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Moon Dust May Be Worse Than Apollo Missions Found

Moon Dust May Be Worse Than Apollo Missions Found
Apollo 11 Astronaut Buzz Aldrin, lunar module pilot, is shown here after deploying the Early Apollo Scientific Experiments Package. In the foreground is the Passive Seismic Experiment Package; beyond it is the Laser Ranging Retro-Reflector. A new look at old data spotlights how rocket landings and departures on the Moon can impact equipment.
(Image: © NASA.)

Thefirst astronauts to walk on the moon in the 1960s and 1970s were inundated bysticky lunar dust that clung to their spacesuits whenever they venturedoutside. Now, fourdecades later, a self-funded study by an Australian physicist has found a linkbetween the dust's stickiness and the angle of the sun at the time of eachmoonwalk.

Thenew research, which drew on the personal files and paper charts of physicist Brian O?Brien of Perth, suggests thatfuture lunar astronauts may have greater problems with dustadhesion in the middle half of the day than NASA?s Apollo missions faced in theearly morning.

?Dust isthe number one environmentalhazard on the moon, yet its movements and adhesive properties are littleunderstood,? saidO?Brien, who was the principal investigator for the Dust Detector Experiment on several Apollo lunarlanding missions between 1969 and 1970. His new research will be detailed in the Geophysical Research Letters.

Stickyscience

The new studypoints out that the electrostatic adhesive forces of dust decreases as sunlighton the moon decreases. Furthermore, O?Brien believes that some sort of lunarshack foron-duty moonwalkers may be mandatory to provide for a sunlight-thwarting,dust-free working environment.

?It followsthat on future lunar expeditions, powerful electrostatic adhesion of lunar dustduring the middle half of each lunar day could cause greater dust problems thanexperienced by Apollo astronauts,? he relates.

This model byO?Brien infers that Apollo astronaut problemsfrom clinging dust, at solar elevations much less than 45 degrees, may havebeen driven by other forces. Mechanical bonding properties intrinsic to lunardust, he suggests, could explain partial success by moonwalkers in sheddinggear of dust with ?moon brushes.?

Detectingmoon dust

Invented byO?Brien, the matchbox-sized detectors for the DDE study were planted onthe moon during the Apollo 11, 12, 14 and 15 missions. O?Brien carriedout that work while serving as a professor of space science at Rice Universityin Houston, Texas, from 1963 to 1968.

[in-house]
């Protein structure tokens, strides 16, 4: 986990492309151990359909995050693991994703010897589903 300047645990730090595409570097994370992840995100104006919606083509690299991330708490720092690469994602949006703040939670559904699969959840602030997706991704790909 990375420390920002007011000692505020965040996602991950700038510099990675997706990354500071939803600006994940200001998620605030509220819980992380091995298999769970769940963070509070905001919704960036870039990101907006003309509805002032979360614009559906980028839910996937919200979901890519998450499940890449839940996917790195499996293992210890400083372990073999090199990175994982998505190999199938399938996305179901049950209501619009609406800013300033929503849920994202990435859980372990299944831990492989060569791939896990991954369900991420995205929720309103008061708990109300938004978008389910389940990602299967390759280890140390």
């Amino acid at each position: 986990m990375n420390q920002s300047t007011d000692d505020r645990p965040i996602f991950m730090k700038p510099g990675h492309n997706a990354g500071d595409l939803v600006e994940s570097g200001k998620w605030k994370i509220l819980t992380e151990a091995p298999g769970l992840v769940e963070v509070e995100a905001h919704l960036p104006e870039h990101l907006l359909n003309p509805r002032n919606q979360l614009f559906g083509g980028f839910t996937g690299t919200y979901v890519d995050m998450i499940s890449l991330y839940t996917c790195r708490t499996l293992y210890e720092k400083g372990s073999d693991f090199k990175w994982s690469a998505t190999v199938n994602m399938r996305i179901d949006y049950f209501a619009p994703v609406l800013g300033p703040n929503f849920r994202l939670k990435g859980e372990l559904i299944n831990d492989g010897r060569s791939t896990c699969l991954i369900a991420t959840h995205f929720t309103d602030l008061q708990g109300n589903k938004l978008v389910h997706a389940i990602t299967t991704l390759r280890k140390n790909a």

O?Brienwas one of seven scientists chosen by NASA from 90 applicants to providesophisticated instruments in remote scientific stations deployed by Apolloastronauts. While another of his projects, the Charged Particle LunarEnvironment Experiment, was lost on Apollo 13, it was deployed during theApollo 14 moon landing mission.

It turnsout that NASA had misplaced its computer tapes of the experimental data butO?Brien preserved his copies.

?I started to revisit thepersonal Dust Detector Experiment (DDE) data in 2007 after learning in late2006 that the sole source of data was with me,? he told SPACE.com.

Spray ofdebris

In anotherfinding by O?Brien, Apollo 11?s DDE made the first measurements suggesting thatrocket exhaust caused significant contamination of deployed equipment.

Apollo 11?s dustdetectors, O?Brien said, showed the impact of rocket exhaust spit out from thedeparture of the Eagle lunar module's ascent stage. This stage was the home,hotel and vehicle back into lunar orbit for Neil Armstrong and Buzz Aldrin, anda key step in returning them to home planet Earth.

Eagle?sliftoff from Tranquility Base caused quite a stir, environmentally speaking.

Therewas significant contamination of astronaut-deployed hardware by kicked-uplunar material. So much so that the spray of debris caused by the departingrocket motor led to the overheating and early failure of Apollo 11?s PassiveSeismic Experiment - the first major scientific experiment put on the moon byhuman hands.

A lessonlearned here is where best to place equipment given future landings andtakeoffs of moon vehicles. For Apollo 11?s DDE, it was deployed roughly 55 feet(17 meters) away from the Eagle lander.

?Such damagewas a foreseen possibility? accepted on this first mission in interests ofastronaut safety. These benchmark measurements on the moon appear unused andunreferenced in theoretical modeling of effects of rocket exhausts,? O?Brienexplains.

ConsideringNASA?s plan to return humans to the lunar surface for longer stints, there?sanother lesson underscored by O?Brien?s work. That is, the need to betterpreserve, dust off, and revisit Apollo data.

Doing so canteach moonwalkers new tricks to live and work on the old moon.

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LeonardDavid has been reporting on the space industry for more than four decades. Heis past editor-in-chief of the National Space Society's Ad Astra and SpaceWorld magazines and has written for SPACE.com since 1999.

 

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